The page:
Drones to improve Rwanda’s access to medical supplies

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A particularly interesting story that caught our attention at Healthshare Health Solutions is this interesting development in the medical world.

A joint partnership between Zipline and the National Centre of Blood Transfusion, Gavi and Rwanda’s Ministry of Health will see drones delivering medical supplies to around 20 health centres in the East African country.

This new delivery system will service the harder to reach areas of Rwanda. Its current medical supply delivery system – described to be a “broken” one – used to employ motorcycles to cover the last stretch of deliveries. This practice, however, proved to be both costly and unreliable.

Zipline’s solution to this pressing issue is a drone capable of speeds of 140 km/h that is equipped with military-grade GPS guided by Rwanda’s cellular networks and can fly in harsh weather conditions and endure heavy winds. The unmanned aircraft’s flight is predetermined and thus fully automatic. Once it reaches its programmed location, it drops the life-saving parcel which then parachutes its way to the recipients below.

Furthermore, the drones can carry up to around 1,6kg, allowing it to transport two standard packets of blood.

 

 

“Zipline is designed to allow public healthcare systems to be able to always make a delivery when someone’s in trouble,” says Zipline CEO and Co-founder, Keller Rinaudo.

Zipline is a drone startup with financial backup from industry giants such as Sequoia Capital, GV (former Google Ventures, Stanford University and Yahoo co-founder Jerry Yang, among others.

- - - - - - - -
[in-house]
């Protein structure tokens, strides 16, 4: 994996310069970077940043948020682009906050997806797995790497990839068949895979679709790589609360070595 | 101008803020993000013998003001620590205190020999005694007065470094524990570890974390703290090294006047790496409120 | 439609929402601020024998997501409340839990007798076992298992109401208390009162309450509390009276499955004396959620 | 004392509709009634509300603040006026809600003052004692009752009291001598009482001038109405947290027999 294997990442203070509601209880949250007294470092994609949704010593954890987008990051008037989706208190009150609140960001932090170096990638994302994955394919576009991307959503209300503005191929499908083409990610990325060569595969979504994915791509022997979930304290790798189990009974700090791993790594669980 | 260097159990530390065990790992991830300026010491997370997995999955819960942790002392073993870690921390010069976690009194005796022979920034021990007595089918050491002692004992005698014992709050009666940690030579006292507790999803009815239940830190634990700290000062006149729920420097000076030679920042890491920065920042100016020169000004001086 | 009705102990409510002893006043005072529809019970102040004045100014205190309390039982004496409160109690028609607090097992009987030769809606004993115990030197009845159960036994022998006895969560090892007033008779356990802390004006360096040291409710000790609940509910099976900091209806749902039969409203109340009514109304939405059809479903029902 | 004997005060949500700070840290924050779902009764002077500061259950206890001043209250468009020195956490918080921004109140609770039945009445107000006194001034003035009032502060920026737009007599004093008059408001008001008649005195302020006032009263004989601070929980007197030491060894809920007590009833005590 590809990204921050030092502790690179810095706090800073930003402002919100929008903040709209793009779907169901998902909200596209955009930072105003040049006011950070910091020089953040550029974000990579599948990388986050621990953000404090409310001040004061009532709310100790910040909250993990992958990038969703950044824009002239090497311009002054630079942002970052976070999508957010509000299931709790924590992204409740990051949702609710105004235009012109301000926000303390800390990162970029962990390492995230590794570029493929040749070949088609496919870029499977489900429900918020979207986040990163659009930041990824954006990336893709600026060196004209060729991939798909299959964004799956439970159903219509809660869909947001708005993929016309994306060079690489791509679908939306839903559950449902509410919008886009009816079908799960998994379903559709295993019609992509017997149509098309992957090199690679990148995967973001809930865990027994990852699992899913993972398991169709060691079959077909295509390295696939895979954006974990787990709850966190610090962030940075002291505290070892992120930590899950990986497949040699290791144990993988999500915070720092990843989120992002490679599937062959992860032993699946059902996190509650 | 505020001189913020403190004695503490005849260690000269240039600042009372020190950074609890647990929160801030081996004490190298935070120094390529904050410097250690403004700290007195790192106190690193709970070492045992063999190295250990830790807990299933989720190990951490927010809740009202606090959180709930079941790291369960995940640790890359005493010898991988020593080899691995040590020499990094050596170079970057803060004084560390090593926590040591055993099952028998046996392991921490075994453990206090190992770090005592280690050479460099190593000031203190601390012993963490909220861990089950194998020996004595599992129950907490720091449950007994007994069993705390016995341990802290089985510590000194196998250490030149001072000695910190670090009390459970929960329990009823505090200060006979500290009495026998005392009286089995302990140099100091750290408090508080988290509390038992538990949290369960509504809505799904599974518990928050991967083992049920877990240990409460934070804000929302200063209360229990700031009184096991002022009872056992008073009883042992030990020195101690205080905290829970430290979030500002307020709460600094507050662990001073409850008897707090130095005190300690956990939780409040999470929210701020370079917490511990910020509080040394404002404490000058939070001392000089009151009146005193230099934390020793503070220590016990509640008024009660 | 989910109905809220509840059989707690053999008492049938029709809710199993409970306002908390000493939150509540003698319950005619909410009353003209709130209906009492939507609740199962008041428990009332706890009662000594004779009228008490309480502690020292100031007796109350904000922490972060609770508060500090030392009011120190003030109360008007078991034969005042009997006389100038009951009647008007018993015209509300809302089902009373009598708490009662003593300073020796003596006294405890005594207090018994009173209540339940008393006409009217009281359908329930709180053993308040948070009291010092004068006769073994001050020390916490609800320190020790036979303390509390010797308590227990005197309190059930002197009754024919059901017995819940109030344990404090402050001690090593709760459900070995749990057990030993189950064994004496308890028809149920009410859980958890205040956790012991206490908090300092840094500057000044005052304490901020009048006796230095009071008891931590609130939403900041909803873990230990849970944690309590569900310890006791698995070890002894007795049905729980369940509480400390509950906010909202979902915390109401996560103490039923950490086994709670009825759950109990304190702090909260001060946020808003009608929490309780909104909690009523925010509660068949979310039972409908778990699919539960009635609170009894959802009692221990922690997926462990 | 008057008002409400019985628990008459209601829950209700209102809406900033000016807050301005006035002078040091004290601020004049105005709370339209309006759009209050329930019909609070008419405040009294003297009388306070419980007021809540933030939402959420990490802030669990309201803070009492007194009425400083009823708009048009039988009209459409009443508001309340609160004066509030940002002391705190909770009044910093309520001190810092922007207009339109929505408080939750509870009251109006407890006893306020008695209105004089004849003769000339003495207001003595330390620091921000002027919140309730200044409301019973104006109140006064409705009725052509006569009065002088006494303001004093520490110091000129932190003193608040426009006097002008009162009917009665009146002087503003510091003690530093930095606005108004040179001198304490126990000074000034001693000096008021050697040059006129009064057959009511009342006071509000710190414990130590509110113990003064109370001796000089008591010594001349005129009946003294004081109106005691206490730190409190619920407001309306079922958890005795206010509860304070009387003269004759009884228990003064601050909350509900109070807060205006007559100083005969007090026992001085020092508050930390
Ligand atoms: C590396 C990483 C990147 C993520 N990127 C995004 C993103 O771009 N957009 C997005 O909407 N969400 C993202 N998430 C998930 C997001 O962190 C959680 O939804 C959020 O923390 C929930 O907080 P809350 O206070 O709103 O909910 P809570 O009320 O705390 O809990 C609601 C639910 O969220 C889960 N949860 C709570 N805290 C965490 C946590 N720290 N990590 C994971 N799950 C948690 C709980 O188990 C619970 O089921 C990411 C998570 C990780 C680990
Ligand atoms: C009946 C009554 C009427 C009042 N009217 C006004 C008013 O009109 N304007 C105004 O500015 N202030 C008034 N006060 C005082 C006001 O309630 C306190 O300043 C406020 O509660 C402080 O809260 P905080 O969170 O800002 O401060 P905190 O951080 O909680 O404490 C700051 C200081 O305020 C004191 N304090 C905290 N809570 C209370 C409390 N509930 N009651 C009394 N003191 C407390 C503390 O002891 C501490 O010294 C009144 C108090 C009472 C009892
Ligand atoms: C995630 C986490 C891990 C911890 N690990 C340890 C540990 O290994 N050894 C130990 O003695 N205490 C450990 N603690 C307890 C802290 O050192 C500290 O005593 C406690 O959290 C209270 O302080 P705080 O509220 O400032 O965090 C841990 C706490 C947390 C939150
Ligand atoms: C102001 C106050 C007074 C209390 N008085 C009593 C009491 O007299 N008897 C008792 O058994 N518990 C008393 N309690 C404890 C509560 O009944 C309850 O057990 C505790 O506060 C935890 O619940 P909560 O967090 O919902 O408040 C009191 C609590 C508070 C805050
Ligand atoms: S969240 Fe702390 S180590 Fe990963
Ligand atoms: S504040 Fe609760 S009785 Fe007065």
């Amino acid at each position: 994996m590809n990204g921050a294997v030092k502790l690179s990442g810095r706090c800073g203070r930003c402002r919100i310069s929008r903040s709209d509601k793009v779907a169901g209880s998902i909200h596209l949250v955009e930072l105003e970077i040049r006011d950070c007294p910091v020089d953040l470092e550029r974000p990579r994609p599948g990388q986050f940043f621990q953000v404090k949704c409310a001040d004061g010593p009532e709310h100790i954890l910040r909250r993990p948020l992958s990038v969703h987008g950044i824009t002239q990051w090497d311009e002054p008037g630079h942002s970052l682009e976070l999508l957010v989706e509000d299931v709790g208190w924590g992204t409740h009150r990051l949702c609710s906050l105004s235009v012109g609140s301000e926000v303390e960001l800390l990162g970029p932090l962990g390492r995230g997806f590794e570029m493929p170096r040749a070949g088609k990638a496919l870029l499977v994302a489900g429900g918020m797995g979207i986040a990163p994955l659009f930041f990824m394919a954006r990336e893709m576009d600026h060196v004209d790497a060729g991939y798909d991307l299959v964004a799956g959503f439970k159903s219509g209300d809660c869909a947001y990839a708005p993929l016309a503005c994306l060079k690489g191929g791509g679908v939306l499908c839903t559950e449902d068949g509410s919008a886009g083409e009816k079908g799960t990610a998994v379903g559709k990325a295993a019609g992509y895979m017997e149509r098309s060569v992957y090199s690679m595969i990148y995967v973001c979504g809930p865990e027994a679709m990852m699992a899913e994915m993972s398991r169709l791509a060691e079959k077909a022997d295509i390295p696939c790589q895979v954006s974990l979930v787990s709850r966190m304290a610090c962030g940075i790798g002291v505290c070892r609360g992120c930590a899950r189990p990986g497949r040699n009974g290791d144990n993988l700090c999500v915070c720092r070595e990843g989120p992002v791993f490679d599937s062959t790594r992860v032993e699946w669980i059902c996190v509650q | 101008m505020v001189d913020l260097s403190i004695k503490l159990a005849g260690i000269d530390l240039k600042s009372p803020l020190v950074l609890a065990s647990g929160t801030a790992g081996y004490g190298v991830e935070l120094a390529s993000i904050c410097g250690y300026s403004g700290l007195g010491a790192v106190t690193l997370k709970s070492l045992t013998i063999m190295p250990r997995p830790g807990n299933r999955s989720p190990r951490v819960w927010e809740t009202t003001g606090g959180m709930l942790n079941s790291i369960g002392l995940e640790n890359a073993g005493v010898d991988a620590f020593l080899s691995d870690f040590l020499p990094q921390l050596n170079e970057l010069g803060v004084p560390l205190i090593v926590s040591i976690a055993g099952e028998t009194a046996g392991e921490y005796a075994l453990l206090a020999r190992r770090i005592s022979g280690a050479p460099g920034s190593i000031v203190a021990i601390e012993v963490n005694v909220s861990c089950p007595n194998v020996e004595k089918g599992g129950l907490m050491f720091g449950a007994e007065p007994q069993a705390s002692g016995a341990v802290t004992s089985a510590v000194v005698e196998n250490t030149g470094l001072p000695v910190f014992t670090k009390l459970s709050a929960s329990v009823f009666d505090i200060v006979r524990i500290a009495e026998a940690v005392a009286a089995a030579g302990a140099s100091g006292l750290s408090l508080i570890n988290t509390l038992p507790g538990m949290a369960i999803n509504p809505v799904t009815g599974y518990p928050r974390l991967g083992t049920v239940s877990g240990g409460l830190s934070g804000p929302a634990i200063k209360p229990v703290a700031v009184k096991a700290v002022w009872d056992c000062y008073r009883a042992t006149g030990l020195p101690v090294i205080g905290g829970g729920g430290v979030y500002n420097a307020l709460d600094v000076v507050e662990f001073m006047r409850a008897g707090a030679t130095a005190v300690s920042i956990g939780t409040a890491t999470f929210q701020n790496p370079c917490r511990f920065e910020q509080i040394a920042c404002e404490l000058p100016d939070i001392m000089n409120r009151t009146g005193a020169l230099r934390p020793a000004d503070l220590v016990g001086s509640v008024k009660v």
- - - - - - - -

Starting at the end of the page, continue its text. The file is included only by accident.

The young San Francisco company is reportedly staffed by former aerospace employees from NASA, SpaceX, and Boeing.

While their pilot project will no doubt benefit the Rwanda on a massive scale, it holds much benefit for Zipline too, giving them a soft landing for trial and error.

For now, during phase one, this project will make it possible for the country’s hard-to-reach medical centres to receive blood products that they order via text messaging within 30 minutes maximum.

The next step is to deliver medical supplies such as vaccines, anti-venom, and other medicines. Zipline’s bigger goal is to have multiple national delivery networks on a global scale.

After their testing in Rwanda, this could very well be a possibility, provided that all governments cooperate. The company is currently working on a network of drone airports and anticipate its completion by 2020.

Is this a step in the right direction for the medical industry or is it a venture laced with possible mishaps and limitations? Share your thoughts in the comments field below.

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